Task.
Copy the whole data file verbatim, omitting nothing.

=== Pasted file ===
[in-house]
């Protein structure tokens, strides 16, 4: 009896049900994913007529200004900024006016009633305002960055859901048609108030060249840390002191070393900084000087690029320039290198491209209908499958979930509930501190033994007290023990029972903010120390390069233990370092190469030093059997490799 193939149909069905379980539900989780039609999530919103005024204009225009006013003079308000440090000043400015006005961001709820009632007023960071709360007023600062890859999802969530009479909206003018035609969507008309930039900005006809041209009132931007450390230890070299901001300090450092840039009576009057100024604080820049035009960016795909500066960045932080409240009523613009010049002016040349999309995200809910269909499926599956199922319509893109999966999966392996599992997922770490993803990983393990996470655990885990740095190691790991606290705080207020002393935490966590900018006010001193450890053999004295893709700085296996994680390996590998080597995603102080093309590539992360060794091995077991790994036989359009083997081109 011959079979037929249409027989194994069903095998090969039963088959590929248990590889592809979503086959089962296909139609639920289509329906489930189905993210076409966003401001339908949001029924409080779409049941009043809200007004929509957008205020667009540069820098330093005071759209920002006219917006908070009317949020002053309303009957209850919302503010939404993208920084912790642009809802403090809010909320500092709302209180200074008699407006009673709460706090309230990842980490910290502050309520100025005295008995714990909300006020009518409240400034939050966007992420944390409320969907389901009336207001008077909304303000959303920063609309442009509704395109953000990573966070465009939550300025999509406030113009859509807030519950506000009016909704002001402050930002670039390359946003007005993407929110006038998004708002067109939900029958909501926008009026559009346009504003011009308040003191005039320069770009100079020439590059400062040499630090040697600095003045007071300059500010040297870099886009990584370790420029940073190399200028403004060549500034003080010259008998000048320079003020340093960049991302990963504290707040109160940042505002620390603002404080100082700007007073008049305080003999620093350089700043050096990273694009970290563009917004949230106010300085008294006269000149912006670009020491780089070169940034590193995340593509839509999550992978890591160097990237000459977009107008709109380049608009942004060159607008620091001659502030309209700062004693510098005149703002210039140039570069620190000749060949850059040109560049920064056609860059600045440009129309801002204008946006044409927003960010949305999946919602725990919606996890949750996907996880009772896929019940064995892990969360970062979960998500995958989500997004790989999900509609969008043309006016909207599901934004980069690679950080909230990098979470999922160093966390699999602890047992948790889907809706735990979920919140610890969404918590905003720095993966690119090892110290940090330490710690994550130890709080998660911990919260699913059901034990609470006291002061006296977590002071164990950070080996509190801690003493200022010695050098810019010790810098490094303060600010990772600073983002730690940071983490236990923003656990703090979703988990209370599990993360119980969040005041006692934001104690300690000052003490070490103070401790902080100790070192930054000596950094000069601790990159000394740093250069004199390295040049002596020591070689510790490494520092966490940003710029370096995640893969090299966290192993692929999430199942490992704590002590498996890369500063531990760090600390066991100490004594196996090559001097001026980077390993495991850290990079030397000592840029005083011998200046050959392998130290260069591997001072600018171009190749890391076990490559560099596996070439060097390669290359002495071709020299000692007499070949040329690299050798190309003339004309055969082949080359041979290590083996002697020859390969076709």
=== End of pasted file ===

[in-house]
């Protein structure tokens, strides 16, 4: 009896049900994913007529200004900024006016009633305002960055859901048609108030060249840390002191070393900084000087690029320039290198491209209908499958979930509930501190033994007290023990029972903010120390390069233990370092190469030093059997490799 193939149909069905379980539900989780039609999530919103005024204009225009006013003079308000440090000043400015006005961001709820009632007023960071709360007023600062890859999802969530009479909206003018035609969507008309930039900005006809041209009132931007450390230890070299901001300090450092840039009576009057100024604080820049035009960016795909500066960045932080409240009523613009010049002016040349999309995200809910269909499926599956199922319509893109999966999966392996599992997922770490993803990983393990996470655990885990740095190691790991606290705080207020002393935490966590900018006010001193450890053999004295893709700085296996994680390996590998080597995603102080093309590539992360060794091995077991790994036989359009083997081109 011959079979037929249409027989194994069903095998090969039963088959590929248990590889592809979503086959089962296909139609639920289509329906489930189905993210076409966003401001339908949001029924409080779409049941009043809200007004929509957008205020667009540069820098330093005071759209920002006219917006908070009317949020002053309303009957209850919302503010939404993208920084912790642009809802403090809010909320500092709302209180200074008699407006009673709460706090309230990842980490910290502050309520100025005295008995714990909300006020009518409240400034939050966007992420944390409320969907389901009336207001008077909304303000959303920063609309442009509704395109953000990573966070465009939550300025999509406030113009859509807030519950506000009016909704002001402050930002670039390359946003007005993407929110006038998004708002067109939900029958909501926008009026559009346009504003011009308040003191005039320069770009100079020439590059400062040499630090040697600095003045007071300059500010040297870099886009990584370790420029940073190399200028403004060549500034003080010259008998000048320079003020340093960049991302990963504290707040109160940042505002620390603002404080100082700007007073008049305080003999620093350089700043050096990273694009970290563009917004949230106010300085008294006269000149912006670009020491780089070169940034590193995340593509839509999550992978890591160097990237000459977009107008709109380049608009942004060159607008620091001659502030309209700062004693510098005149703002210039140039570069620190000749060949850059040109560049920064056609860059600045440009129309801002204008946006044409927003960010949305999946919602725990919606996890949750996907996880009772896929019940064995892990969360970062979960998500995958989500997004790989999900509609969008043309006016909207599901934004980069690679950080909230990098979470999922160093966390699999602890047992948790889907809706735990979920919140610890969404918590905003720095993966690119090892110290940090330490710690994550130890709080998660911990919260699913059901034990609470006291002061006296977590002071164990950070080996509190801690003493200022010695050098810019010790810098490094303060600010990772600073983002730690940071983490236990923003656990703090979703988990209370599990993360119980969040005041006692934001104690300690000052003490070490103070401790902080100790070192930054000596950094000069601790990159000394740093250069004199390295040049002596020591070689510790490494520092966490940003710029370096995640893969090299966290192993692929999430199942490992704590002590498996890369500063531990760090600390066991100490004594196996090559001097001026980077390993495991850290990079030397000592840029005083011998200046050959392998130290260069591997001072600018171009190749890391076990490559560099596996070439060097390669290359002495071709020299000692007499070949040329690299050798190309003339004309055969082949080359041979290590083996002697020859390969076709």